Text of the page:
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Characteristics of the Analysis Group

Number of Schools in Analysis Group Total Number of ISIR Records

140

138,220

Number of Dependent Records

95,190 on initial transaction vs. 94,866 on paid-on transaction (324 records changed to independent).

Number of Independent Records

43,030 on initial transaction vs. 42,297 on paid-on transaction (733 records changed to dependent).

Number of Changes per Record Number of Field Changes from Initial To Paid-On Transaction

10.7 1,484,291

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Key Analysis Area 1: Identify the top 5 ISIR element field changes The data presented in the chart below identifies the ISIR data fields that had the most changes between the initial ISIR record and the paid-on ISIR record among 94,866 dependent students. The most frequent changes identified in award year 2005-2006 are similar to findings from 2004-2005. Based on the population average, all of the field changes increased the EFC, potentially reducing Pell Grant eligibility. It should be noted that Parents Number Enrolled in Postsecondary Education is not one of the Top 5 most commonly changed ISIR Fields, but it is included because of the pronounced impact it has on change to EFC. Critical ISIR Field Analysis - Dependent Records 94,866 Paid-On Records Field Changed Parent AGI Parent Income Tax Paid % Having a Field Change 33% 30% % EFC Changes 88% 92% Average EFC Impact 980 1,325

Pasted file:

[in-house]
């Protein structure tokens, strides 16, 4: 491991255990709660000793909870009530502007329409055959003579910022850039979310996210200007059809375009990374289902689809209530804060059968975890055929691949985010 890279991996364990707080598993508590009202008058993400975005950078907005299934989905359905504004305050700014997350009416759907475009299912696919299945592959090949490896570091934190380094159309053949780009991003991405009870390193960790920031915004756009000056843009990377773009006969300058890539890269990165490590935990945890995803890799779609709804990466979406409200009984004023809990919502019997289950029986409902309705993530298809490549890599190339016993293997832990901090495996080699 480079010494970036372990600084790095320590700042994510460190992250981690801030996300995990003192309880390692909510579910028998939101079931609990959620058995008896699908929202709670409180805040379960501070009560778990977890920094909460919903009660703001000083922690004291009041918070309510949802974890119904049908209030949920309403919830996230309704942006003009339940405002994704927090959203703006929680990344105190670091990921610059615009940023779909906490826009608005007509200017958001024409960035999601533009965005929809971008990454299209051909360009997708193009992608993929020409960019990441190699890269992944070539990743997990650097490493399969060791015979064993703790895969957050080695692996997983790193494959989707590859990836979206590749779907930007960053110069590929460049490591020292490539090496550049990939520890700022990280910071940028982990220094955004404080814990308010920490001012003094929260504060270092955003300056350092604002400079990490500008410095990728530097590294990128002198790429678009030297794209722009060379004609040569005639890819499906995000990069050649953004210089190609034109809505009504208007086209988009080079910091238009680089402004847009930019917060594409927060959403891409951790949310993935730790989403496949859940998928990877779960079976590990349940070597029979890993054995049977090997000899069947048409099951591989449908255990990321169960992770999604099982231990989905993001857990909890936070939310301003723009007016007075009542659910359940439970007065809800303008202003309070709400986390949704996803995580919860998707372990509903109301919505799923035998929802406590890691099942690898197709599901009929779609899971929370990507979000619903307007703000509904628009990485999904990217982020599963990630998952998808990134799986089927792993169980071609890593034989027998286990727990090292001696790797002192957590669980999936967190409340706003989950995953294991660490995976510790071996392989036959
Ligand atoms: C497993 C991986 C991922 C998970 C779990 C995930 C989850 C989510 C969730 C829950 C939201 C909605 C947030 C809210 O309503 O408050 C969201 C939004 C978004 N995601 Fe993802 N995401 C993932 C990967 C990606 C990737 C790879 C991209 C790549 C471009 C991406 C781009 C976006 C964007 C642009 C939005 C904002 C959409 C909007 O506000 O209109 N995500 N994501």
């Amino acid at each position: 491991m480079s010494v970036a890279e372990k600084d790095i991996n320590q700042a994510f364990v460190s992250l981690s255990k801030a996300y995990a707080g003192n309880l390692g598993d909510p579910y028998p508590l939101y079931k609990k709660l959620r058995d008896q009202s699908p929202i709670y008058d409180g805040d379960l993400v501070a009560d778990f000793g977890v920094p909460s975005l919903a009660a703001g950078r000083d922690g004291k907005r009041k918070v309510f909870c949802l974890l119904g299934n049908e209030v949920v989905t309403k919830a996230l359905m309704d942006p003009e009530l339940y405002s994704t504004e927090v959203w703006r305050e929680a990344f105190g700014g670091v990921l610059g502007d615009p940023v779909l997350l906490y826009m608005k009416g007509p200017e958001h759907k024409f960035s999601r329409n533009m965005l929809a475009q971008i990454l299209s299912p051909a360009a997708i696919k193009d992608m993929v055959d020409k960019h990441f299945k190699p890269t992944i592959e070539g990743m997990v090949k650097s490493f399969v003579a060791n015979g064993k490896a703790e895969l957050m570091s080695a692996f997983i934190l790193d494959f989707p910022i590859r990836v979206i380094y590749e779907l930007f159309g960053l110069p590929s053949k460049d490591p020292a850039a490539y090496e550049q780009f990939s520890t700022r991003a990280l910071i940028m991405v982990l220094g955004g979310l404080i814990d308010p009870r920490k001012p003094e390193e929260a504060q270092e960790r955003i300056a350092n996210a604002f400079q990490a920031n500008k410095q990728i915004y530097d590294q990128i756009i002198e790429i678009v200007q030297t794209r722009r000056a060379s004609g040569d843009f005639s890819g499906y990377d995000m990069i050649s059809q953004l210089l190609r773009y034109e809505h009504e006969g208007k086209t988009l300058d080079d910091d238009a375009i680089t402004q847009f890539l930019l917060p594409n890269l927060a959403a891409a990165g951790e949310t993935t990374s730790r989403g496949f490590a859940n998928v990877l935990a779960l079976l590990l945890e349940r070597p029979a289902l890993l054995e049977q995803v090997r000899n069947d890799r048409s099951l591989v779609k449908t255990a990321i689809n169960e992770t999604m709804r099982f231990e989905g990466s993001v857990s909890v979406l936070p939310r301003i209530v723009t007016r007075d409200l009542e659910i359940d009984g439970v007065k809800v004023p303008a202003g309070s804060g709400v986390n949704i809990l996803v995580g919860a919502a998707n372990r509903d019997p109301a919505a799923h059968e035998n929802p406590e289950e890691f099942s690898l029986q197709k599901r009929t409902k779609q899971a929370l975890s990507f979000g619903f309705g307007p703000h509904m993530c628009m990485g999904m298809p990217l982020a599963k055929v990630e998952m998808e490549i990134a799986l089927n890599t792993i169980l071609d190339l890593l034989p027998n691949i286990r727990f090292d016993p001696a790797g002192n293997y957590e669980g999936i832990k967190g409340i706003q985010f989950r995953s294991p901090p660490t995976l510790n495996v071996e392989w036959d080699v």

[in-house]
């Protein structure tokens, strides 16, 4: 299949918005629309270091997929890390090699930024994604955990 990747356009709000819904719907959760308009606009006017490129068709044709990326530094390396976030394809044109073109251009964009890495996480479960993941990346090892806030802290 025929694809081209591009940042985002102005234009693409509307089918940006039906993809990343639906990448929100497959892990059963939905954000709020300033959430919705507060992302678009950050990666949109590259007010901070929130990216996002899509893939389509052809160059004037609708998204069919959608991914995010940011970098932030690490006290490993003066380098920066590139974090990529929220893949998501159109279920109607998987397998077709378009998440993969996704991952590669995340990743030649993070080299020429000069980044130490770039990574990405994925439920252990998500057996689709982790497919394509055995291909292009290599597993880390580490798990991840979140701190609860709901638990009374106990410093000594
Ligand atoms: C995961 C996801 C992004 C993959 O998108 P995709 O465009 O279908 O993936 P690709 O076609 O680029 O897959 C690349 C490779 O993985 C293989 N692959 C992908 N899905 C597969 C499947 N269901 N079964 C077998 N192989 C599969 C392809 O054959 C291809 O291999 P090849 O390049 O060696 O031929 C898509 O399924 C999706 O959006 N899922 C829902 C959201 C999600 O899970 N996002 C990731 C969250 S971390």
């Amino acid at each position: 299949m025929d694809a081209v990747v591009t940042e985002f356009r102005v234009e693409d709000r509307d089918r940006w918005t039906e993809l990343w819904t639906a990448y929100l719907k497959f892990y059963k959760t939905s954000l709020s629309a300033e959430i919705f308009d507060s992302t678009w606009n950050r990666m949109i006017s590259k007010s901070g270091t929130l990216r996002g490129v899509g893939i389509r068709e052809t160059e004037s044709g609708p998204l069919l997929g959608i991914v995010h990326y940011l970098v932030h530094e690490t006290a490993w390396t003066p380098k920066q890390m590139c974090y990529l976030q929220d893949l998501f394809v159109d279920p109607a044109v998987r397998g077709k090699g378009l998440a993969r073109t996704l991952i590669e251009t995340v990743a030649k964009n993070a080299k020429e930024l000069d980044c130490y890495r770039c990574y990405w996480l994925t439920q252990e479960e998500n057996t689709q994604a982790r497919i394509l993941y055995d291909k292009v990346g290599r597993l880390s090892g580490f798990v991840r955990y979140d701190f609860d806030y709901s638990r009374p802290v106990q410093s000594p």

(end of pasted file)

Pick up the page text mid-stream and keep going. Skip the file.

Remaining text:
Parent Total from 27% Worksheet B Mother Earned Income from Work Parent Tax Return Filing Status 26%

90%

1,214

87%

999

25%

86%

1,336

Parent’s Number 8% Enrolled in Postsecondary Education (Field Changes are unduplicated)

79%

1,931